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folder Ventilation

The best ways to ventilate the home

Easy heating and good ventilation in your home go hand in hand with feeling comfortable in your home. It reduces the need for excessive heat in the winter and air conditioning in the summer which ultimately has a positive effect on your energy bill at the end of the month.

A well-ventilated home also has lower humidity which means less condensation and thus a lower chance of developing mould.

HVAC systems have become the key to creating a comfortable environment in residential and commercial properties. Most homes in the UK are fitted with some kind of heating or ventilation system using renewable energy sources such as solar panels. New build homes now meet energy efficiency requirements in the face of increased global warming deadlines.

The benefits of good home ventilation

The average person’s daily intake of air is 12,000 litres, equal to the capacity of 150 bathtubs. Sufficient ventilation ensures that the air you breathe is rich in oxygen and free of indoor air contaminants such as smoke, carbon dioxide, and cooking odours.

This is particularly important in areas like the kitchen and bathroom where excessive moisture in the air condenses on cold surfaces. When left unattended, this could result in mould and damp issues. Good ventilation is crucial to preventing moisture build-up, which can save you money on repair bills, and safeguard your health against mould.

You should have adequate ventilation in any room containing a gas appliance to prevent potential carbon monoxide poisoning if there is a fault. The same goes if you have an old boiler, as older models can reduce the air quality of a room.

Easy methods for airing out your house

You might hear HVAC technology and immediately wonder how much it is going to cost you. For a fully kitted-out HVAC system, you can expect to pay anywhere between £5,000 to £30,000. This may be out of your price range, but luckily, there are easier and cheaper ways to air out your home.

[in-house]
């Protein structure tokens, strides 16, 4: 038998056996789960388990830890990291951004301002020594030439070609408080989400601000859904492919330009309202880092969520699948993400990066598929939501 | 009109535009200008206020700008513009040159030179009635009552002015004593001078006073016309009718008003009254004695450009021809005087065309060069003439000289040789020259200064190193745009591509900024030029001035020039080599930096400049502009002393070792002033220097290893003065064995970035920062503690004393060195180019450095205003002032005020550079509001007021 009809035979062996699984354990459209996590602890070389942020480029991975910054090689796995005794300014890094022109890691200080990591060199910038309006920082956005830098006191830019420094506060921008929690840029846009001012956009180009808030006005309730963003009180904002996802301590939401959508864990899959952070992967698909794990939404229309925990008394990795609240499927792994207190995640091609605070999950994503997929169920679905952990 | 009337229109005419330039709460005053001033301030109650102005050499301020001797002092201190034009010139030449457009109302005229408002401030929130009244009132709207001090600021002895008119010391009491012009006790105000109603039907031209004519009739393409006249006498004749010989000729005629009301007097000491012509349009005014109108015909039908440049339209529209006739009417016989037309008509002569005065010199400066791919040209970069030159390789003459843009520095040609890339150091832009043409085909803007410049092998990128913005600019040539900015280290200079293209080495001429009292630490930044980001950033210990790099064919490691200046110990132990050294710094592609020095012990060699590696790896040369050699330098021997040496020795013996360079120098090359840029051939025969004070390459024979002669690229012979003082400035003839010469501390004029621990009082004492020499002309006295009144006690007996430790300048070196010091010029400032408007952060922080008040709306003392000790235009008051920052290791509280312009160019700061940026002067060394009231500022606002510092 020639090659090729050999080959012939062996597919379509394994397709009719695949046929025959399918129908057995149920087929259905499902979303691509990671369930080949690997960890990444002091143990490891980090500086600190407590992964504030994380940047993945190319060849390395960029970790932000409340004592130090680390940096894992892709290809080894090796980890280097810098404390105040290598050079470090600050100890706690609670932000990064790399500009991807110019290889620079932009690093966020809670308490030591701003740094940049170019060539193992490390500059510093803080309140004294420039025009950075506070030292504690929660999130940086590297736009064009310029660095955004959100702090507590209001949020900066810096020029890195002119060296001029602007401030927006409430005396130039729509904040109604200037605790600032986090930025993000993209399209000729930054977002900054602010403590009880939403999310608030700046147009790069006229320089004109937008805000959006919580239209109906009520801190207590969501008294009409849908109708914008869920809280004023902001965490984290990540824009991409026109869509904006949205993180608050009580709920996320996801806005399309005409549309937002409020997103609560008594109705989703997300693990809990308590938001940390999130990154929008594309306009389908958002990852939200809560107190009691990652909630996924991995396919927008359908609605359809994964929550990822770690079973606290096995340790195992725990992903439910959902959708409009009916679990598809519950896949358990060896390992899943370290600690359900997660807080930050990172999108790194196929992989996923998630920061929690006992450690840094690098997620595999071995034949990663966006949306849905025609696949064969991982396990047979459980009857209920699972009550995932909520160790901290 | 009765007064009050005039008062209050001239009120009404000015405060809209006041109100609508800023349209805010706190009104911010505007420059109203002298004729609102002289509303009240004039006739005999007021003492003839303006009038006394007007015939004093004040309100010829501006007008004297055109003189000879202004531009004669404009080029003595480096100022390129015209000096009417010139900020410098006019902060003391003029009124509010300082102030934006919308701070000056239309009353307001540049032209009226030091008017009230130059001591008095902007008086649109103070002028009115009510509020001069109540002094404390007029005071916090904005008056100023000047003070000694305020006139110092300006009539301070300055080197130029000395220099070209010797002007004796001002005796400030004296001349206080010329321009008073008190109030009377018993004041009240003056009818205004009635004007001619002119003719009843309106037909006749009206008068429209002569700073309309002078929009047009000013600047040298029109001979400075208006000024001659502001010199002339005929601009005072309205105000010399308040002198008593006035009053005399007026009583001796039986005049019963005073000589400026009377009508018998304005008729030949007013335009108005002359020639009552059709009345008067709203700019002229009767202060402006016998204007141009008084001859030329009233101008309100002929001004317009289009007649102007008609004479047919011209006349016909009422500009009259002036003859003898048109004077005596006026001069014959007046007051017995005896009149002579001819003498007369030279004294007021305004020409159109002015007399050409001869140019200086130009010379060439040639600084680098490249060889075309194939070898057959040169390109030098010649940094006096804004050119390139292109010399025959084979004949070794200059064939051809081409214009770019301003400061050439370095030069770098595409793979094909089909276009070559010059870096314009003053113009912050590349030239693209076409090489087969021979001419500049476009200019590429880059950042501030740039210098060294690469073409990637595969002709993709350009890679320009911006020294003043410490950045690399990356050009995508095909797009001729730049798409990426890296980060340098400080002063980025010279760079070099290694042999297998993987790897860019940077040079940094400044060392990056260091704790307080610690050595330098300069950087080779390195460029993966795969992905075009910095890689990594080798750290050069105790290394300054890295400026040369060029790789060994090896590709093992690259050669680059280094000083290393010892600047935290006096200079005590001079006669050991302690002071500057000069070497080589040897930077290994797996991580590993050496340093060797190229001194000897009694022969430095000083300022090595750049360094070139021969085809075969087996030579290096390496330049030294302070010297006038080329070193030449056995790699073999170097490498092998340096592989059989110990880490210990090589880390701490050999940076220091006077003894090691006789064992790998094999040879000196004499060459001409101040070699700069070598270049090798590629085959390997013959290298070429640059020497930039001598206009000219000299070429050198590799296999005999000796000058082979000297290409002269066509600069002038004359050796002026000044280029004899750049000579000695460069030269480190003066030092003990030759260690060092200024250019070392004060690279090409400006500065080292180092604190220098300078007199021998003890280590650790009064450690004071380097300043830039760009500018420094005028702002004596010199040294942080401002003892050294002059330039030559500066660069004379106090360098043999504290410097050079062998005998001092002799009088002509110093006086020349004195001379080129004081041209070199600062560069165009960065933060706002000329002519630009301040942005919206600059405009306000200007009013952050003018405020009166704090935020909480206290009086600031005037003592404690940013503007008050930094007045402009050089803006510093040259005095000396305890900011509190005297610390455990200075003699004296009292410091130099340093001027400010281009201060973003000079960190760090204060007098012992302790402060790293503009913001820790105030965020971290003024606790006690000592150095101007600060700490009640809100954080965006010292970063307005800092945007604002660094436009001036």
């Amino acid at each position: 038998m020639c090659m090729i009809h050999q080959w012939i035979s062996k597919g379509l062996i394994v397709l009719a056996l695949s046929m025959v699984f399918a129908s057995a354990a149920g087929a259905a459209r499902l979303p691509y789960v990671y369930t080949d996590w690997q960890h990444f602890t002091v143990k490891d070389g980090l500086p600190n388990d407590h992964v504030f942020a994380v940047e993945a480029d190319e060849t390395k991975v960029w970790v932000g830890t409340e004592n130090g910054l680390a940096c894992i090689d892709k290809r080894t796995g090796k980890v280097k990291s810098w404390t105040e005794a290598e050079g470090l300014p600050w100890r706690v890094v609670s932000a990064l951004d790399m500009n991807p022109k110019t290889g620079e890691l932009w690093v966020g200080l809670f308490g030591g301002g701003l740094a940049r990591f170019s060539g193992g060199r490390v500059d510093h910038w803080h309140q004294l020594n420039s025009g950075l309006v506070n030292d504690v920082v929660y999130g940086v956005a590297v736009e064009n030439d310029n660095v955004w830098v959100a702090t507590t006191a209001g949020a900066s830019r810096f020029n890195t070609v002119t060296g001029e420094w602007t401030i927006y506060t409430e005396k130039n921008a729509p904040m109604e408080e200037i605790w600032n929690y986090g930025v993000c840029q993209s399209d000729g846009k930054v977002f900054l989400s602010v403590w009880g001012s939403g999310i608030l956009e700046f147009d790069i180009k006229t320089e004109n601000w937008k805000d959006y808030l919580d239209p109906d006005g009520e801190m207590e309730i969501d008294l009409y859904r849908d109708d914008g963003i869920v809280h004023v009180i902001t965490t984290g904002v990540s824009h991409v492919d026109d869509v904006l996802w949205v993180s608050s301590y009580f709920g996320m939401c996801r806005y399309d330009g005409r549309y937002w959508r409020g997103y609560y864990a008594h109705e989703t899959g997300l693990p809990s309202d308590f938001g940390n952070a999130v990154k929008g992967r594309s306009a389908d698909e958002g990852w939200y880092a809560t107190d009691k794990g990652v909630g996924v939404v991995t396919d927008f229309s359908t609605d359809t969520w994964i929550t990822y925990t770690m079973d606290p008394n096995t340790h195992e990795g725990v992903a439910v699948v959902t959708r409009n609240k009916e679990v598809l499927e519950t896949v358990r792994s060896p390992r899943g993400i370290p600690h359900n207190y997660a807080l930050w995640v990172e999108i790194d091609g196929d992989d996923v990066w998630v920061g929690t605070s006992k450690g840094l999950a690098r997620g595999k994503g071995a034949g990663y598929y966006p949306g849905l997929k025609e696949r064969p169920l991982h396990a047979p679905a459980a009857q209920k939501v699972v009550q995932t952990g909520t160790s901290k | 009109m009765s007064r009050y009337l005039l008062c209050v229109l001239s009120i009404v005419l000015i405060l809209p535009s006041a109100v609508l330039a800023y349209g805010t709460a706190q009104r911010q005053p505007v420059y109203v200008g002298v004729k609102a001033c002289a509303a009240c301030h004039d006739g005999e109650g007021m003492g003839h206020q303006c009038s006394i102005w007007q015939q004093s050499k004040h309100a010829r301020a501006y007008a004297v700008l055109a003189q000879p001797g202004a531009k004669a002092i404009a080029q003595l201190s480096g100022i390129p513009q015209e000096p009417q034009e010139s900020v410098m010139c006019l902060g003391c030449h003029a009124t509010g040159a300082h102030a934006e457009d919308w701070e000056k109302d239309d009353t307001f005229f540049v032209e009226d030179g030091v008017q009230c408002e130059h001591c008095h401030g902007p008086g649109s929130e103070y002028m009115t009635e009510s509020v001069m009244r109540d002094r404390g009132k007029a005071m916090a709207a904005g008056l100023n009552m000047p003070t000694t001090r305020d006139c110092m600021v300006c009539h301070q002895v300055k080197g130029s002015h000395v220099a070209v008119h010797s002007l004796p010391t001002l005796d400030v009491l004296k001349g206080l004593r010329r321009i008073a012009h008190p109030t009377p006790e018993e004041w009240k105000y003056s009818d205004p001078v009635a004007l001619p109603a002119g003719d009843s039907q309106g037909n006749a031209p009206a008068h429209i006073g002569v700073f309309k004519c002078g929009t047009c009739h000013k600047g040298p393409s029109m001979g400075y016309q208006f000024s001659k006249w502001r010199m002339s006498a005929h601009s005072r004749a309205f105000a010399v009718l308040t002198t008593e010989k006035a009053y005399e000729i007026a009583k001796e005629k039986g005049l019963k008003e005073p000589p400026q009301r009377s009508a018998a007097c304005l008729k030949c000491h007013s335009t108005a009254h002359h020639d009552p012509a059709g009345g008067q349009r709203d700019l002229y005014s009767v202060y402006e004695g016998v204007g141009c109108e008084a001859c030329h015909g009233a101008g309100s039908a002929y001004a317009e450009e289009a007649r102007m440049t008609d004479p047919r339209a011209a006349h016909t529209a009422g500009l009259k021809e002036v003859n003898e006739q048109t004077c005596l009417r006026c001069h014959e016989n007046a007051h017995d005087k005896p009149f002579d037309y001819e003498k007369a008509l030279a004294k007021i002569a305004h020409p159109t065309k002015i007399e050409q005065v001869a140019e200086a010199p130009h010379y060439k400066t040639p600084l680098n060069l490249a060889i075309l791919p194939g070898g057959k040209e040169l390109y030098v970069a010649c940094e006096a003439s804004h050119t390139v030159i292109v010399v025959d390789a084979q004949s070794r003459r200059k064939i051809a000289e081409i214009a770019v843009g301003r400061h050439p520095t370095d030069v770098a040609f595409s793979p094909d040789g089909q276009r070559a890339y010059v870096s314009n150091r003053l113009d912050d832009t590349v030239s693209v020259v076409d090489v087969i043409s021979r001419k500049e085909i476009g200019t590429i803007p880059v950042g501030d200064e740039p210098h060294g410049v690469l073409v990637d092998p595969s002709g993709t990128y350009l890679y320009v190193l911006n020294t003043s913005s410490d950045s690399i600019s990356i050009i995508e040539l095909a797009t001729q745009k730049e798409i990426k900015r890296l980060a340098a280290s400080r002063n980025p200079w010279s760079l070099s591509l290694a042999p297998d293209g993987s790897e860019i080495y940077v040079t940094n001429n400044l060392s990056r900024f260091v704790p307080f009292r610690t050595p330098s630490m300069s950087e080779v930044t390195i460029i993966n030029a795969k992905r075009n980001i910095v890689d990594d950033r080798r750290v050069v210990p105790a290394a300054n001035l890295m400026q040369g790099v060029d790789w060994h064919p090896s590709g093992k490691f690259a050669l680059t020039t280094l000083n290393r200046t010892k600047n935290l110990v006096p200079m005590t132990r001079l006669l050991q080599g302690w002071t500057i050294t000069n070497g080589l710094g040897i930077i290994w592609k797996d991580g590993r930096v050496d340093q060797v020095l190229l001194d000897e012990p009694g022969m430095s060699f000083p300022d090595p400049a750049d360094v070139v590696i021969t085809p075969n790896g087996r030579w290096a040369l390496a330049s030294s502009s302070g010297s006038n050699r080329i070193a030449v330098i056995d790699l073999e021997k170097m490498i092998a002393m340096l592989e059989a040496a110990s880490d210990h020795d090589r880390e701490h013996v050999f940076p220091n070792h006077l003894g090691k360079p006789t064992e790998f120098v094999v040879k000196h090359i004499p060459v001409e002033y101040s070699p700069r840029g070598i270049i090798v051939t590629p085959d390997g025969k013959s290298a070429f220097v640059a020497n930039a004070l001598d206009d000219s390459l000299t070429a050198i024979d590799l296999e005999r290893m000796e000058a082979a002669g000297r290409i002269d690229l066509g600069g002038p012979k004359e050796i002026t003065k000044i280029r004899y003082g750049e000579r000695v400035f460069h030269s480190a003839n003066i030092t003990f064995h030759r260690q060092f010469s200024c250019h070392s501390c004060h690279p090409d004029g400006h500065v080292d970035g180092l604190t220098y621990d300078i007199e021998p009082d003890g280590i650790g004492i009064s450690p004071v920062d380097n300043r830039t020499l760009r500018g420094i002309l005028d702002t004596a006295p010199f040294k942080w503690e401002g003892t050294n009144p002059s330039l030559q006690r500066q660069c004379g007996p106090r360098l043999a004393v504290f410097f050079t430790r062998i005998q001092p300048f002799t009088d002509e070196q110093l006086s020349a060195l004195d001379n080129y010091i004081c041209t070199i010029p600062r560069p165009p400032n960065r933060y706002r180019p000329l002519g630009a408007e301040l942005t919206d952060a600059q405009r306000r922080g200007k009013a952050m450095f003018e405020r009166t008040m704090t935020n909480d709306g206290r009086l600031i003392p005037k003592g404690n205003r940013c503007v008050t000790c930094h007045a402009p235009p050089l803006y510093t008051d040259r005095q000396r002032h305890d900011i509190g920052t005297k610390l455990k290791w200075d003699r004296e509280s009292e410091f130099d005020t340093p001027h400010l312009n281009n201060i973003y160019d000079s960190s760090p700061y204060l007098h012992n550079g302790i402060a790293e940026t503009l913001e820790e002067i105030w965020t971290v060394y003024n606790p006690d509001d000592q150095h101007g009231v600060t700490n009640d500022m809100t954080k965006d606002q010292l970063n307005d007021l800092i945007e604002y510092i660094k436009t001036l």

The most obvious ventilation method is throwing open your windows and letting some fresh air in, particularly when you are cooking dinner, using the shower or hanging clothes to dry. You can do this to replace all the air inside a room or control the internal temperature of a space quickly.


Opening internal and external doors is another great way to increase ventilation and control it. If you only require one room to be rushed with cool air, but not the rest of your home, closing or opening doors can facilitate the airflow around your home. Closing doors on wardrobes and cupboards will prevent moving air from being trapped in one place.

Winter Breeze

While letting in the winter breeze may not initially seem like the best idea, it has great ventilation benefits. Try to open your windows three times a day in the winter but make sure your central heating is off during that time. Your home’s air quality will significantly improve, even if you do this on weekends.

Install fans

Extractor fans in the kitchen and bathroom help to reduce condensation and dampness in moist-prone spaces. Switch it on every time you use the shower or when you boil the kettle to move on any unpleasant smells and keep moisture build-up under control. These are straightforward to instal yourself – just make sure that it vents outside.

10 April 2024


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